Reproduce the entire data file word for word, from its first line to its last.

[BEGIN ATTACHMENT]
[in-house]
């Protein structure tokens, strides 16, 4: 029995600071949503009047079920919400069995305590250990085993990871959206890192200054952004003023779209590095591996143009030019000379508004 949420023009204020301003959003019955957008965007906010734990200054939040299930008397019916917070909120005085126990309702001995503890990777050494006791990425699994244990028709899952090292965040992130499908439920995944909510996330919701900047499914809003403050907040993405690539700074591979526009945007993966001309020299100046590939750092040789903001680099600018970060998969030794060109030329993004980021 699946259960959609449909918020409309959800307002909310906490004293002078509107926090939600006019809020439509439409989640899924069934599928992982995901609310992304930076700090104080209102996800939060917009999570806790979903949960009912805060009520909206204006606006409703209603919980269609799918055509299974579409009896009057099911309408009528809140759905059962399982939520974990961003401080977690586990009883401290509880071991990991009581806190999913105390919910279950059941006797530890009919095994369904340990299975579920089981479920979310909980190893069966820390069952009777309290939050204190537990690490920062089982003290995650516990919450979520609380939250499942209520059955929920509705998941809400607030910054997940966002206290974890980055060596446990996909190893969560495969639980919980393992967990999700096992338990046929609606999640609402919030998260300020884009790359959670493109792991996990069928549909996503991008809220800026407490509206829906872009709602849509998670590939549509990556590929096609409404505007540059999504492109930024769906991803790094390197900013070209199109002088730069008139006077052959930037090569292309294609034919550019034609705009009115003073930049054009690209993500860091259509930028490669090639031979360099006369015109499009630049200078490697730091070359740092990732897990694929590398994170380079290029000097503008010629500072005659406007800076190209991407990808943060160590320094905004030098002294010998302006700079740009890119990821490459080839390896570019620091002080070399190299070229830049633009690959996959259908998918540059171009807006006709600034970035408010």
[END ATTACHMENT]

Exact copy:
[in-house]
């Protein structure tokens, strides 16, 4: 029995600071949503009047079920919400069995305590250990085993990871959206890192200054952004003023779209590095591996143009030019000379508004 949420023009204020301003959003019955957008965007906010734990200054939040299930008397019916917070909120005085126990309702001995503890990777050494006791990425699994244990028709899952090292965040992130499908439920995944909510996330919701900047499914809003403050907040993405690539700074591979526009945007993966001309020299100046590939750092040789903001680099600018970060998969030794060109030329993004980021 699946259960959609449909918020409309959800307002909310906490004293002078509107926090939600006019809020439509439409989640899924069934599928992982995901609310992304930076700090104080209102996800939060917009999570806790979903949960009912805060009520909206204006606006409703209603919980269609799918055509299974579409009896009057099911309408009528809140759905059962399982939520974990961003401080977690586990009883401290509880071991990991009581806190999913105390919910279950059941006797530890009919095994369904340990299975579920089981479920979310909980190893069966820390069952009777309290939050204190537990690490920062089982003290995650516990919450979520609380939250499942209520059955929920509705998941809400607030910054997940966002206290974890980055060596446990996909190893969560495969639980919980393992967990999700096992338990046929609606999640609402919030998260300020884009790359959670493109792991996990069928549909996503991008809220800026407490509206829906872009709602849509998670590939549509990556590929096609409404505007540059999504492109930024769906991803790094390197900013070209199109002088730069008139006077052959930037090569292309294609034919550019034609705009009115003073930049054009690209993500860091259509930028490669090639031979360099006369015109499009630049200078490697730091070359740092990732897990694929590398994170380079290029000097503008010629500072005659406007800076190209991407990808943060160590320094905004030098002294010998302006700079740009890119990821490459080839390896570019620091002080070399190299070229830049633009690959996959259908998918540059171009807006006709600034970035408010």